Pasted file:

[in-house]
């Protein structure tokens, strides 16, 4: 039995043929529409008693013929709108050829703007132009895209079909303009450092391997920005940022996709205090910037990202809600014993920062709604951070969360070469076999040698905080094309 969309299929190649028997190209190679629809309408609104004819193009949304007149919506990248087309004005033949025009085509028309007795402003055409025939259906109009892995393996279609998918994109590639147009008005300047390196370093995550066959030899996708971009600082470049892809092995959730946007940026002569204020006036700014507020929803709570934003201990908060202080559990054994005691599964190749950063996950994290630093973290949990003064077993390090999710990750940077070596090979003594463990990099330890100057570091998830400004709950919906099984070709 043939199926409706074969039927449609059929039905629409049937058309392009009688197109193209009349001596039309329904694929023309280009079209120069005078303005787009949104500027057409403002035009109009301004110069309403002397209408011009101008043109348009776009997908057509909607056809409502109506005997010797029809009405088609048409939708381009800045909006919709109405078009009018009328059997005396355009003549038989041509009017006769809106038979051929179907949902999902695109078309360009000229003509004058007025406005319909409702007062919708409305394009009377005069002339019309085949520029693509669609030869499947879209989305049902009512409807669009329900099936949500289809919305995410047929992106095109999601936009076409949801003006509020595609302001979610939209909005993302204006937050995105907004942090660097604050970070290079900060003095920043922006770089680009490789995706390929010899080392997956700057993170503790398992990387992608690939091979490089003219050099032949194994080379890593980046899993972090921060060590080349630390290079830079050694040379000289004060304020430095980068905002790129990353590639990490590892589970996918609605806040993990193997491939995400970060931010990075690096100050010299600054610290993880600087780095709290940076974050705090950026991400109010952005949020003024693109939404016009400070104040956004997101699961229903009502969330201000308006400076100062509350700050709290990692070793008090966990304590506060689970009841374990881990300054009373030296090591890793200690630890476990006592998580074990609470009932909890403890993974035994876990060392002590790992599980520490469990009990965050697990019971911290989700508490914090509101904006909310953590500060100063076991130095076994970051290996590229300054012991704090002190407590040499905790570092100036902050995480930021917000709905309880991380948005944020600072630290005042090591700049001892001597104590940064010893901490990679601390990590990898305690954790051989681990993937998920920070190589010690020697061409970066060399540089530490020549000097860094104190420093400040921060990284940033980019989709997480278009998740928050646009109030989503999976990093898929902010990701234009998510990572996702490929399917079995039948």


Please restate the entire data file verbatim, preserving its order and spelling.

[in-house]
């Protein structure tokens, strides 16, 4: 039995043929529409008693013929709108050829703007132009895209079909303009450092391997920005940022996709205090910037990202809600014993920062709604951070969360070469076999040698905080094309 969309299929190649028997190209190679629809309408609104004819193009949304007149919506990248087309004005033949025009085509028309007795402003055409025939259906109009892995393996279609998918994109590639147009008005300047390196370093995550066959030899996708971009600082470049892809092995959730946007940026002569204020006036700014507020929803709570934003201990908060202080559990054994005691599964190749950063996950994290630093973290949990003064077993390090999710990750940077070596090979003594463990990099330890100057570091998830400004709950919906099984070709 043939199926409706074969039927449609059929039905629409049937058309392009009688197109193209009349001596039309329904694929023309280009079209120069005078303005787009949104500027057409403002035009109009301004110069309403002397209408011009101008043109348009776009997908057509909607056809409502109506005997010797029809009405088609048409939708381009800045909006919709109405078009009018009328059997005396355009003549038989041509009017006769809106038979051929179907949902999902695109078309360009000229003509004058007025406005319909409702007062919708409305394009009377005069002339019309085949520029693509669609030869499947879209989305049902009512409807669009329900099936949500289809919305995410047929992106095109999601936009076409949801003006509020595609302001979610939209909005993302204006937050995105907004942090660097604050970070290079900060003095920043922006770089680009490789995706390929010899080392997956700057993170503790398992990387992608690939091979490089003219050099032949194994080379890593980046899993972090921060060590080349630390290079830079050694040379000289004060304020430095980068905002790129990353590639990490590892589970996918609605806040993990193997491939995400970060931010990075690096100050010299600054610290993880600087780095709290940076974050705090950026991400109010952005949020003024693109939404016009400070104040956004997101699961229903009502969330201000308006400076100062509350700050709290990692070793008090966990304590506060689970009841374990881990300054009373030296090591890793200690630890476990006592998580074990609470009932909890403890993974035994876990060392002590790992599980520490469990009990965050697990019971911290989700508490914090509101904006909310953590500060100063076991130095076994970051290996590229300054012991704090002190407590040499905790570092100036902050995480930021917000709905309880991380948005944020600072630290005042090591700049001892001597104590940064010893901490990679601390990590990898305690954790051989681990993937998920920070190589010690020697061409970066060399540089530490020549000097860094104190420093400040921060990284940033980019989709997480278009998740928050646009109030989503999976990093898929902010990701234009998510990572996702490929399917079995039948």